The wrists rests
This is where the Kinesis falls short. I can speak from quite a bit of experience on this issue, as I’ve had to replace a few sets of wrist pads on my old Kinesis (Figure B).
The thing about the Kinesis wrist rests is that they are plastic and make use of a replaceable foam pad. That foam pad very quickly breaks down if you tend to lean your wrists on the rests. For whatever reason, I tend to only lean my left wrist down–or at least I did, until adopting the UHK. From my experience, if you want to keep those pads in good condition, you’ll be replacing them every six-12 months, depending on your usage. The good news is that the wrist pads are only $12.00 for a set, so you won’t be out too much.
On the other hand, the UHK uses a gorgeous set of wood wrist rests. You won’t be replacing those anytime soon, if ever. You might think that wood isn’t a good material for a rest. However, if you type correctly, you won’t be using those rests much.
Which brings me to another point. Kinesis has done something smart with the VIP kit. The old tenting unit used to extend beyond the keyboard and required the use of the wrist rests. The new tenting kit doesn’t extend past the keyboard itself, so it’s possible to use the Freestyle Pro with the tenting option but without the rests (Figure C).
Not only does this mean you can bypass the less-than-stellar wrist rests, the keyboard will also take up less space. With the wrist rests attached, the keyboard takes up a significant amount of desk real estate. If you take this keyboard on the go, you’ll find yourself having trouble making room in tight spaces. Without the rests, you should be good to go.
Finally, the key action. This is probably one of the most important aspects of a keyboard, especially to those that spend a good deal of time typing. The action between the UHK and the Freestyle Pro is quite similar. In fact, both used red switches so the activation and travel was almost identical. The only difference is that the UHK keys were quite a bit louder (sounding like a very tiny horse trotting around on your desk). Although the Freestyle Pro wasn’t silent, it produced quite a bit less noise than the UHK. If you or those around you are sensitive to keyboard noise, the UHK can get a bit annoying.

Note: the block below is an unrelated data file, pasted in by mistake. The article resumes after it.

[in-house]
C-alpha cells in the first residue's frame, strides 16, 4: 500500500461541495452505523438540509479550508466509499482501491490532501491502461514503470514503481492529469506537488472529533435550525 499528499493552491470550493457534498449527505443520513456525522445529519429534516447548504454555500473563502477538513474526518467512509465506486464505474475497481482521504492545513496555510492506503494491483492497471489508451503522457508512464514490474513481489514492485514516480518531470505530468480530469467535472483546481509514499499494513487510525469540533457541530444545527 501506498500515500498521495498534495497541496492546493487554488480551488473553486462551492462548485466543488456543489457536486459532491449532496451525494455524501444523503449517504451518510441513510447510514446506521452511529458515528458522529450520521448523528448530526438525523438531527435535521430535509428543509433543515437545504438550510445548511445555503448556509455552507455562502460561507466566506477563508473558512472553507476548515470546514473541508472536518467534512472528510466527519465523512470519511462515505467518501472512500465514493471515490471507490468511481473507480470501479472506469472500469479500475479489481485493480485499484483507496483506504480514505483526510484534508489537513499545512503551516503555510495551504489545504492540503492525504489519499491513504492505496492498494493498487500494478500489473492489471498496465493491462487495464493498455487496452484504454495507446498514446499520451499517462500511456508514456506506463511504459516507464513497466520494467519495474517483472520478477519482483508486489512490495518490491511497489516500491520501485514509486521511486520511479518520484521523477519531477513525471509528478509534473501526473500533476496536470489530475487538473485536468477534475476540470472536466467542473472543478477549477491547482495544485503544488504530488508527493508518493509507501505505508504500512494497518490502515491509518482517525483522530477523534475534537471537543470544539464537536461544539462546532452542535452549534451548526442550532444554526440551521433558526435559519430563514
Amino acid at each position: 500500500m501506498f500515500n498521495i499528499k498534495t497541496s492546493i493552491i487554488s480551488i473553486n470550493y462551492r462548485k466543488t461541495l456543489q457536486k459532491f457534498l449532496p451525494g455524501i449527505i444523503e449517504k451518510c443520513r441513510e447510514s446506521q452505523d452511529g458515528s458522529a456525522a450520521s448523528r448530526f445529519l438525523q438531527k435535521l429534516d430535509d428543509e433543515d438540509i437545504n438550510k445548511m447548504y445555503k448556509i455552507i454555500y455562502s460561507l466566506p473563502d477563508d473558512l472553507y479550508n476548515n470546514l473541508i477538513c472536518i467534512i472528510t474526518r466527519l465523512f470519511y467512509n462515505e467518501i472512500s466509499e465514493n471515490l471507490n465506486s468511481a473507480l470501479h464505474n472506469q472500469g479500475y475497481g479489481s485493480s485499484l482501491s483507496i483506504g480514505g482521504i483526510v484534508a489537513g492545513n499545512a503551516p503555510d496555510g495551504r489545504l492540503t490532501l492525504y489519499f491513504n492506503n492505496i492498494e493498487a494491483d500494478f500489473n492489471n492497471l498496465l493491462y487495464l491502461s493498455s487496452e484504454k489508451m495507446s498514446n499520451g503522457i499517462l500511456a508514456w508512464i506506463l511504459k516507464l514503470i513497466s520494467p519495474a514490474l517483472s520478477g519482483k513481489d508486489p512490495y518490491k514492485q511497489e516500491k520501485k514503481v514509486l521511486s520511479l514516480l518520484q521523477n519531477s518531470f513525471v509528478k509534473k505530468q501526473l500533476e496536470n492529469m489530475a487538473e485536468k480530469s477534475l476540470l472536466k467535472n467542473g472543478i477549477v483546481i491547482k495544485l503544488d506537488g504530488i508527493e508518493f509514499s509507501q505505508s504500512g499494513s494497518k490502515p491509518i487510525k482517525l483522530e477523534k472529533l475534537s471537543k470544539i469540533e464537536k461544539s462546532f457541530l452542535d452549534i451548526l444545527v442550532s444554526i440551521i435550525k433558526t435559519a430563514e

If you’re like me, and you work alone and listen to a lot of music (at loud volumes), the tiny horse hooves of the UHK aren’t a problem.
I almost hate to admit this, given my long-term relationship with the Freestyle Pro, but the Ultimate Hacking Keyboard is still the ultimate. Because of the cheap wrist pads and the lack of support for macros on Linux, I won’t be returning to the Kinesis keyboard anytime soon. That doesn’t mean the door is shut. Hopefully future iterations of the Freestyle Pro will add Linux support to the no-install SmartSet App and do away with the cheap wrist pads, in favor of something that will last.
Outside of those two issues, the Kinesis is still a stellar keyboard, and one that will bring significant relief to anyone who suffers from chronic fatigue from too much typing.